Standard Test Conditions of PV Module
All PV module manufacturers test their modules under standard test conditions (STC). The three main elements to the STC are cell temperature, irradiance, and air mass – all of which are variable conditions that the PV modules will be exposed to after they’re installed. Because these conditions affect the modules’ power output, PV manufacturers had to establish a value for each of these elements that everyone could test to and report their results. Those standard values are as follows:
The STC for cell temperature is 25 degrees Celsius or 77 degrees Fahrenheit (Note that it’s cell temperature, not air temperature.) When a PV module is operating in the sun, it typically gets much hotter than 25 degrees Celsius. Depending on the location and the way the module is mounted, cell temperatures of 75 degrees Celsius aren’t uncommon when the modules are in full sun.
Irradiance, simply stated, is the intensity of the solar radiation striking the earth. The STC value for irradiance is 1,000 watts per square meter (W/m2). Irradiance values vary from 0 W/m2 to 1,250 W/m2. The 1,000 W/m2 value represents the full sun, or peak sun, which is common to many terrestrial locations.
Air mass is a representation of how much atmosphere sunlight must pass through to strike the earth. The STC value for air mass is 1.5 (AM 1.5). Actual air mass values vary widely depending on one’s location on the globe, the time of year, and the time of day.
Of these three elements, you should concern yourself with compensating for differences in cell temperature and irradiance values because these two variables directly and measurably affect a PV module’s voltage and current in the following ways:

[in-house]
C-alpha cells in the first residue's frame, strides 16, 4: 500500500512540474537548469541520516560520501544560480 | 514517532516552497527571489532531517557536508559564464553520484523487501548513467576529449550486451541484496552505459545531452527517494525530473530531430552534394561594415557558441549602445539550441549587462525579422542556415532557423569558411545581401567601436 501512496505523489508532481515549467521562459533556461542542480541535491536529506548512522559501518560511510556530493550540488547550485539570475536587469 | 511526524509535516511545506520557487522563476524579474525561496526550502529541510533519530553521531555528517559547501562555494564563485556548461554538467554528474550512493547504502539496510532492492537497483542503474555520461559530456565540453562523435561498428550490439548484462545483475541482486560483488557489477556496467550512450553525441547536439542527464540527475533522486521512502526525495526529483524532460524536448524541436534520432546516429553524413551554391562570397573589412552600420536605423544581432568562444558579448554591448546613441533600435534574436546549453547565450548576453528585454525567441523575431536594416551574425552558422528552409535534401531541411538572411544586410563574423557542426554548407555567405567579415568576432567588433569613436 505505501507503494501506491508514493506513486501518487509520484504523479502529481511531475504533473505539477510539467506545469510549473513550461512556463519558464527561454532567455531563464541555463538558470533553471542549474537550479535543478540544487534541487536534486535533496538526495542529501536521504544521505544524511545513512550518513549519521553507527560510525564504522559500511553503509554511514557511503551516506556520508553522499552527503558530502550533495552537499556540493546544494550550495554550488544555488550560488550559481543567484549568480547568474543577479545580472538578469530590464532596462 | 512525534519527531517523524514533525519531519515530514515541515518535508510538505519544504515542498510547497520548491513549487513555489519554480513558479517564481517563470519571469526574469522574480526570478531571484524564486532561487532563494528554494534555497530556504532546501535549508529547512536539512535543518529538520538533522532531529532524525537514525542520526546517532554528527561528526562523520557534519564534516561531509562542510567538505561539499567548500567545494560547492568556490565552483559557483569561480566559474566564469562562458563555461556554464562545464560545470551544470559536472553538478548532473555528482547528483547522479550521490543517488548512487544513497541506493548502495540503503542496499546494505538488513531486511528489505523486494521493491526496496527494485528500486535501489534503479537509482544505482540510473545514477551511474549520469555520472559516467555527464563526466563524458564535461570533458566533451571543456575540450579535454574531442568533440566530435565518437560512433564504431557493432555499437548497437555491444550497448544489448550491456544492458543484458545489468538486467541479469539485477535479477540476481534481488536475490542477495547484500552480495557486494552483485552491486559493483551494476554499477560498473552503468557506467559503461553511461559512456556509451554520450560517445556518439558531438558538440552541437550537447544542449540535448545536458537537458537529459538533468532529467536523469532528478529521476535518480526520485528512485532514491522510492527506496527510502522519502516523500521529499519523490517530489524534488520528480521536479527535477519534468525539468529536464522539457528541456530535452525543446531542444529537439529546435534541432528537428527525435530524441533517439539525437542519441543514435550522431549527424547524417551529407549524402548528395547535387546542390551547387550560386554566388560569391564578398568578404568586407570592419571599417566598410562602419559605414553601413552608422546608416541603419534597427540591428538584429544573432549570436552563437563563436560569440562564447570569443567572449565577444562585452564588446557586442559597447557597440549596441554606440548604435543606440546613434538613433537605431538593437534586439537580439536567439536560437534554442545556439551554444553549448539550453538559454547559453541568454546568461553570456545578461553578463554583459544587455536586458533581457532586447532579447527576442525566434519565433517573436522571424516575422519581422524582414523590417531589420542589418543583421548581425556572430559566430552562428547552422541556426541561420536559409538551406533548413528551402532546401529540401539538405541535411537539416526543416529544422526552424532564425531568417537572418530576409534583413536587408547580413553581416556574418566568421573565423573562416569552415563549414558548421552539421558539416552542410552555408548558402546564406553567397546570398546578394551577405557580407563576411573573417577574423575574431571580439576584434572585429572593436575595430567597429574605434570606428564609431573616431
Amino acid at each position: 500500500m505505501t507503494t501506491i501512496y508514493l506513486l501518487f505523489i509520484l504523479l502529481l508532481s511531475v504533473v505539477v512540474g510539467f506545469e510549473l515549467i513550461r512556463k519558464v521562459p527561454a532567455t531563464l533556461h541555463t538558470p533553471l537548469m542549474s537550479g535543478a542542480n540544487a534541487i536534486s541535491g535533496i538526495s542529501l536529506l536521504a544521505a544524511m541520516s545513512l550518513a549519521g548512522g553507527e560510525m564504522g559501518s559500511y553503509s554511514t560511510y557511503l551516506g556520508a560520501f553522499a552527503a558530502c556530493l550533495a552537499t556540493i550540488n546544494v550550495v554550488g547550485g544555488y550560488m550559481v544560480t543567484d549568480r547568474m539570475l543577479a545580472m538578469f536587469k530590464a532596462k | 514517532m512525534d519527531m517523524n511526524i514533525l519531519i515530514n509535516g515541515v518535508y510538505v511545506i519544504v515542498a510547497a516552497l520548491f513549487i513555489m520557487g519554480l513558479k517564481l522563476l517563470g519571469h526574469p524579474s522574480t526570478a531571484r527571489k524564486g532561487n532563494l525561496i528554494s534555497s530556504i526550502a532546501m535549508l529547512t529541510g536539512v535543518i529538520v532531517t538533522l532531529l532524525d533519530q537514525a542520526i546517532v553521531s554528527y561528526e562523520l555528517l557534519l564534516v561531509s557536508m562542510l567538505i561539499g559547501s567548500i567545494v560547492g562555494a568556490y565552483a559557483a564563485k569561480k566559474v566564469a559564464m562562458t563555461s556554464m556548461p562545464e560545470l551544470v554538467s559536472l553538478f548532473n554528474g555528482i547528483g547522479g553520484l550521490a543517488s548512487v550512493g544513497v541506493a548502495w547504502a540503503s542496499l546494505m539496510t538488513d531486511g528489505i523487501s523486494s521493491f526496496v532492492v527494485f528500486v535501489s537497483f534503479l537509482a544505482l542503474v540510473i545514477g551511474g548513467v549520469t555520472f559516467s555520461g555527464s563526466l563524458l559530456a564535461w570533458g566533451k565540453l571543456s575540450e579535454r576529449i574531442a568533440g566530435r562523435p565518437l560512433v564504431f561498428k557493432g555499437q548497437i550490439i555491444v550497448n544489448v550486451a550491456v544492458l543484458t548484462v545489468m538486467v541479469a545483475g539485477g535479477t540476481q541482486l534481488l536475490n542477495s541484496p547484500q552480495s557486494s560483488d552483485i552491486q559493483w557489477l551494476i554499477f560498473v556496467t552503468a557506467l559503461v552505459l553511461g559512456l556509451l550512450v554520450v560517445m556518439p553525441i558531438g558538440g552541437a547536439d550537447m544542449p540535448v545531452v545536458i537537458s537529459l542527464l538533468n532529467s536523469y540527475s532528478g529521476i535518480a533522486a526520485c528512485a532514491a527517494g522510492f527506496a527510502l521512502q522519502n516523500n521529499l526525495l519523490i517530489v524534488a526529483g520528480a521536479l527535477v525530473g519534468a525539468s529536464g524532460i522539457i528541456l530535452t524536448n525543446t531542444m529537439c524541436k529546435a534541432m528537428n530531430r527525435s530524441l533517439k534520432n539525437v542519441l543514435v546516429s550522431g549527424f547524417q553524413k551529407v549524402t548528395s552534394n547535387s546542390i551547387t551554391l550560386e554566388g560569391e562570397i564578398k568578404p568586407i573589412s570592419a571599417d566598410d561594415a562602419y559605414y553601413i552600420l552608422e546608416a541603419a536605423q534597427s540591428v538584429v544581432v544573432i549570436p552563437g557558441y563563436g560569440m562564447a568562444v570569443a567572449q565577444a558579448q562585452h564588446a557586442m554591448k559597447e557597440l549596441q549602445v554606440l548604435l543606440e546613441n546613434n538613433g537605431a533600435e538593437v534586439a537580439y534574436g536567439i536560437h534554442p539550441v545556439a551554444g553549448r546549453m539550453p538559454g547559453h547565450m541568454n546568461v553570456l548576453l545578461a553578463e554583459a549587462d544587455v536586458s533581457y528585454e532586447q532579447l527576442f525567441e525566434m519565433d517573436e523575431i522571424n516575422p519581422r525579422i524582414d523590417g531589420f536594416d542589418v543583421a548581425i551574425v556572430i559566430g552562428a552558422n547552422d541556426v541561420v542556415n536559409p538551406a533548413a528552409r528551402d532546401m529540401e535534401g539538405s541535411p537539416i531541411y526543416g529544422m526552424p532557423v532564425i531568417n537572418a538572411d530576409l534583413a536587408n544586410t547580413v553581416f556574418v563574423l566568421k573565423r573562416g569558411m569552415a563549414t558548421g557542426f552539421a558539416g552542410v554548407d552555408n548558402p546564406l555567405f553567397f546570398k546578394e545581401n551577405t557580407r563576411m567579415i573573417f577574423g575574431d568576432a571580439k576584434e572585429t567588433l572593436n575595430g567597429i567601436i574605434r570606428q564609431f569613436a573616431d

- Voltage: The higher the cell temperature, the lower the module voltage – and vice versa.
- Current: The higher the irradiance value, the more current is pushed through the module.
You maximize a PV module’s electrical output by keeping the module as cool as possible and pointing it directly at the sun as much as possible.
Environmental effects on standard test conditions
When you’re in the field and need to verify a PV module’s power output, you must be able to apply voltage temperature coefficients and calculate the module’s current output based on the irradiance received at that time; the following sections introduce the info you need to know.
The temperature of PV module
You need to be able to calculate the change in voltage due to cell temperature because every electrical component connected to a PV array has input voltage requirements that must be met. Regardless of the type of PV system used, if you apply a voltage in excess of what the equipment is rated for, you may damage it beyond repair; if you don’t send enough voltage, the electronics will shut down. The excessive voltage is considered a safety concern, whereas the lack of voltage is considered a performance concern.
There are two distinct voltage coefficient values, one for Voc and one for Vmp. The coefficient value for Voc is always less than the coefficient for Vmp. After all, there’s a greater change in the voltage when the PV module is operating (Vmp) than when it isn’t doing any useful work (Voc). When working with a crystalline PV module, check the module’s spec sheet for the Voc and Vmp values. If they’re not there, the manufacturer should be able to supply them because they’re known quantities; you just have to ask either the person you’re buying the modules from or the manufacturer for this information. If the information isn’t readily available, you can use the following values and be within reason: